How to Ease Back into Exercise After a Break and What You Should Do When Starting a New Workout Regimen
Photo by Bruce Mars
It's never too late to get in shape (or back into it, for that matter). As daunting as the thought of seriously changing up your routine or how real the intimidation of working out can be, getting into a workout regiment can be easier than it seems.
Whether you're entirely new to exercise or you're bouncing back from a long break, here are five ways the transition back into your fitness routine can be a breeze.
Be easy with yourself
The number one mistake people make when they begin a workout plan is overdoing it. I know how badly you want to fit into the dress you picked out for your friend's wedding, or you're used to a rigorous, intense workout, and trying to punch out a HIIT (high-intensity interval training) routine, and not knowing when to stop.
The goal of getting back into shape should be about putting more movement in your day, even if it's just 10 minutes of aerobics a day.
According to Karena Wu, a physical therapist based in Miami, "[Short] low-intensity workouts are a good way to reintroduce the body to activity, frequency, and [endurance]."
When you've met an optimal goal, and you feel less challenged, change your routine and boost the intensity. But, before you do, take things slow. After all, taking things one step at a time is the best way to learn something new.
If you're doing something complicated like yoga, weight lifting, or running, pacing yourself is very crucial because your body's form is everything. Moving at a slow pace allows you to be more conscious of your movements compared to when you're just trying to see how many sit-ups you can do in thirty seconds on your first day.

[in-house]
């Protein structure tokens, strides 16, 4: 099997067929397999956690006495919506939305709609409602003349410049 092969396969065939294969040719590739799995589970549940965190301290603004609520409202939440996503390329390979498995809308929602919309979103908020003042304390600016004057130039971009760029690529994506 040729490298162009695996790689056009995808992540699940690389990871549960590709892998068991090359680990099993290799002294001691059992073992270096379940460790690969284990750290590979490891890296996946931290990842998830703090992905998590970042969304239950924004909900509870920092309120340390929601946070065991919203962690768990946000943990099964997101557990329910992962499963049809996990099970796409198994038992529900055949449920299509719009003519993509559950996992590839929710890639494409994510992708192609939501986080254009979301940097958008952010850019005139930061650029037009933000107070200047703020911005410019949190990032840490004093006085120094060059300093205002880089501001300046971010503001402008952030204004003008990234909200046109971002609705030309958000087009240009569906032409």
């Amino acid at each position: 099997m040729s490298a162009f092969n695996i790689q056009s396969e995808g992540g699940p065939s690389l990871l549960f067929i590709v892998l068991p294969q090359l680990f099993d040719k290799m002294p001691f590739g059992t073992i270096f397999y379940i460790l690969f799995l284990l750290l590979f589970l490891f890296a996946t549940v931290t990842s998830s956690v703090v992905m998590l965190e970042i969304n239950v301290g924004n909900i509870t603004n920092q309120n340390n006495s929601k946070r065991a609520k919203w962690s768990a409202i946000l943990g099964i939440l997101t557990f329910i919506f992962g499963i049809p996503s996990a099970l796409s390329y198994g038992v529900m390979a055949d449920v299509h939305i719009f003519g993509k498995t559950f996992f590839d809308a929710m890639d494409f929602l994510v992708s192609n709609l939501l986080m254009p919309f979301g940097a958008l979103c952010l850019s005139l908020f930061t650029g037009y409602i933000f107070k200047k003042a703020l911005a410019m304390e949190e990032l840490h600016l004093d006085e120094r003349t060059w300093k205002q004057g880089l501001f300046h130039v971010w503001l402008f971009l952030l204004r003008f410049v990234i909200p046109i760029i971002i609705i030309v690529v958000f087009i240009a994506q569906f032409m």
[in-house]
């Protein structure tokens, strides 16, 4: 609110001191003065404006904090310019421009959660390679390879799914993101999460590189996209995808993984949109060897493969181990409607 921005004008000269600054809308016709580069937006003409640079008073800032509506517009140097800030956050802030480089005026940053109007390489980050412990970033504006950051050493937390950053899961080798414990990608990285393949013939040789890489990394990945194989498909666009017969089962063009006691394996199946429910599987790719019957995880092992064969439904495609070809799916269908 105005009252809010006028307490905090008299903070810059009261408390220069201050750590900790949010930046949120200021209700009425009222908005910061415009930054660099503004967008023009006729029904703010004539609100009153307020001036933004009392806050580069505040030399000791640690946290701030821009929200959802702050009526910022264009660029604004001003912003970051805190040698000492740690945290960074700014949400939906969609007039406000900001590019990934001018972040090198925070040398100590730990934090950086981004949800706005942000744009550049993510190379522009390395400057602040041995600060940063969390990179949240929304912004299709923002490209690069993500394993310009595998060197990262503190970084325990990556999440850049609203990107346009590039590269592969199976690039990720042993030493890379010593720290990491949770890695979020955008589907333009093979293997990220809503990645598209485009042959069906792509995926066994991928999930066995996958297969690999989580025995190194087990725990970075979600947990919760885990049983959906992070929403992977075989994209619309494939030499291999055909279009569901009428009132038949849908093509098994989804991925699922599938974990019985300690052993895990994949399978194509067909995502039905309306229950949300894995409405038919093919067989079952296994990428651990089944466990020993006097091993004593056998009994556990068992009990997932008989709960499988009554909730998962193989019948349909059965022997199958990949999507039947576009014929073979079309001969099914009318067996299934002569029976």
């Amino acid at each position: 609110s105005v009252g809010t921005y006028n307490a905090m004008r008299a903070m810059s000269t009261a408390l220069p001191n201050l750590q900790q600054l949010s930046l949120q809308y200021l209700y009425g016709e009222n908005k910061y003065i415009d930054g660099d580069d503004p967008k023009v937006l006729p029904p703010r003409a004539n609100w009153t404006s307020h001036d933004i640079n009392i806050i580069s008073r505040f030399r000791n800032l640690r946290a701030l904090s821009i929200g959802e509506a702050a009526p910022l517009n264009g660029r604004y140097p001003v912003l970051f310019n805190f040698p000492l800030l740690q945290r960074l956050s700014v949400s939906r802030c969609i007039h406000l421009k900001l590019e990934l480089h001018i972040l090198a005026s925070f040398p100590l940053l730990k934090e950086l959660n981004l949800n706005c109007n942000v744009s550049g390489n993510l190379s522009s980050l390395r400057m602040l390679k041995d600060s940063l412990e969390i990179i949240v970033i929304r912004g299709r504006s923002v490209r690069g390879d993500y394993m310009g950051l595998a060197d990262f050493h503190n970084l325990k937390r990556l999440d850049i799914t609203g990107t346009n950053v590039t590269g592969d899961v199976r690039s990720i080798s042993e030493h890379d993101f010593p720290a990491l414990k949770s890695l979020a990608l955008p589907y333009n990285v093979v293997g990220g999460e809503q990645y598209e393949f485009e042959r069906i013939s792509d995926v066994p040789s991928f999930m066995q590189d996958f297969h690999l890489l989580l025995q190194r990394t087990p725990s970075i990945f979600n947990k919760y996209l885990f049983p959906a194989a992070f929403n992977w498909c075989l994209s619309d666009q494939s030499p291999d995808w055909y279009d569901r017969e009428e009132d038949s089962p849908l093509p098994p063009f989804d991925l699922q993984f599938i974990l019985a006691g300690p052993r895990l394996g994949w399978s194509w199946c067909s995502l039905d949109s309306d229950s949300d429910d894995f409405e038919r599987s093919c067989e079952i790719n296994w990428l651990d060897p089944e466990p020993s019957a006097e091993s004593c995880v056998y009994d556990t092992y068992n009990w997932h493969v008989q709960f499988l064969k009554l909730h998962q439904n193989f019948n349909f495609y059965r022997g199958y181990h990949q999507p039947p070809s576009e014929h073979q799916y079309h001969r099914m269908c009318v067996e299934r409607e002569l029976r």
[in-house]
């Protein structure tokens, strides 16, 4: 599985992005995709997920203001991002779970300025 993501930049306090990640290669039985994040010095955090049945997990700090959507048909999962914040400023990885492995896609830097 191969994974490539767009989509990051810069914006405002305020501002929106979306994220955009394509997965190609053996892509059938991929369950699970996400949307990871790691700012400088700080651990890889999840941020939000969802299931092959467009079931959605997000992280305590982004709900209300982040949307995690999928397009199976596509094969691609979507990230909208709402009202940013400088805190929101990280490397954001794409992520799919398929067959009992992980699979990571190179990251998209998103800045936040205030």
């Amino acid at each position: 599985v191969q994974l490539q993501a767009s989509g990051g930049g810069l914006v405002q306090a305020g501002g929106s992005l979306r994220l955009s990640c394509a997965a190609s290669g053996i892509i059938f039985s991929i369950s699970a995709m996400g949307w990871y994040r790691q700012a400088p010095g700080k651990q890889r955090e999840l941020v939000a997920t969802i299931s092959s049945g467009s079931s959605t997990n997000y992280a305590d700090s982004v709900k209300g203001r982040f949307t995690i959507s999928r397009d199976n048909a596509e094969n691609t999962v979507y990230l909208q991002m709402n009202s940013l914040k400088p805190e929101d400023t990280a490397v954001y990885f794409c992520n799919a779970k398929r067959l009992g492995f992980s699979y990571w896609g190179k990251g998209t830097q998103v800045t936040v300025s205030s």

Do something you actually like
When you're first getting into fitness, there are usually people who try to convince you whether it's your peers or online, that will recommend everything under the sun for you to try.
"Oh, I love Zumba!"
"I would be nothing without my spin classes!"
"You know how good they say yoga is for your mental health, right?"
Great ideas, but maybe what they are suggesting isn't for you. Find a workout you enjoy and stick with it. What's important aside from being in better health is that this is fun for you. Working out should be your time.
Warm-up and cool down
Neglecting a warm-up or quick stretch before working out is always wrong, and it's even worse when you haven't been physical in a while.
Your body is tight enough first thing in the morning so rolling out of bed and immediately forcing yourself to go for a run is a terrible idea. You and your body will be miserable.
A proper warm-up goes a long way, as it amplifies your heart rate and gets oxygen flowing to all of the muscles you're about to use for the first time or ever. It takes the edge off to make your activity go a lot smoother and helps prevent injury.
But it doesn't end there.
Cooling down means returning your heart to its normal, steady rest mode, and the stretching you do reduces that dreaded post-workout soreness.
Handle "rest days" carefully
Jumping back from a long time of inactivity may motivate you to keep going every single day, and that's great. But you have to learn to relax.
Rest days are not just for you to avoid having to run to the gym for a day. It's so your body gets the time it needs to repair itself and replenish the energy it utilises on a daily.
Take advantage of rest days to revert to lower intensity workouts to shake your body up without hurting it, or simply stretch. This will keep you on track and have you feeling even more ready to go.
Set realistic goals that'll keep you motivated
Setting goals for your workout regime are easier than you thought. It can be lowering your blood pressure or losing weight, to burning 500 calories a day. Whatever your hearts desires, plan accordingly but smart. Write your goals down and hang it somewhere that you know you'll look towards every day. Remembering why you're doing this makes it all the more meaningful. You can do it!